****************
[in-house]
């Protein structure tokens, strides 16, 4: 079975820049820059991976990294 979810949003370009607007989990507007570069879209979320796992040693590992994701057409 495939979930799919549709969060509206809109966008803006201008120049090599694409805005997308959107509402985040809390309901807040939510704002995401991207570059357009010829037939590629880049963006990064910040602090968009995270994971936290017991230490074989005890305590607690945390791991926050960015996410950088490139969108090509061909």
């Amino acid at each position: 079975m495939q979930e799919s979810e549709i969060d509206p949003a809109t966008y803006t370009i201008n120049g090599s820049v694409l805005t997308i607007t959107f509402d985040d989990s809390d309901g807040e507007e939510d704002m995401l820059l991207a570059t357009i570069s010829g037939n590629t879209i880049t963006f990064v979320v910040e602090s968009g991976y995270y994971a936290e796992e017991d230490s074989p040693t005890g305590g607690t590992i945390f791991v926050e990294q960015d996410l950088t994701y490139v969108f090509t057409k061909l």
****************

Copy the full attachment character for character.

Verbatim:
[in-house]
């Protein structure tokens, strides 16, 4: 079975820049820059991976990294 979810949003370009607007989990507007570069879209979320796992040693590992994701057409 495939979930799919549709969060509206809109966008803006201008120049090599694409805005997308959107509402985040809390309901807040939510704002995401991207570059357009010829037939590629880049963006990064910040602090968009995270994971936290017991230490074989005890305590607690945390791991926050960015996410950088490139969108090509061909």
């Amino acid at each position: 079975m495939q979930e799919s979810e549709i969060d509206p949003a809109t966008y803006t370009i201008n120049g090599s820049v694409l805005t997308i607007t959107f509402d985040d989990s809390d309901g807040e507007e939510d704002m995401l820059l991207a570059t357009i570069s010829g037939n590629t879209i880049t963006f990064v979320v910040e602090s968009g991976y995270y994971a936290e796992e017991d230490s074989p040693t005890g305590g607690t590992i945390f791991v926050e990294q960015d996410l950088t994701y490139v969108f090509t057409k061909l």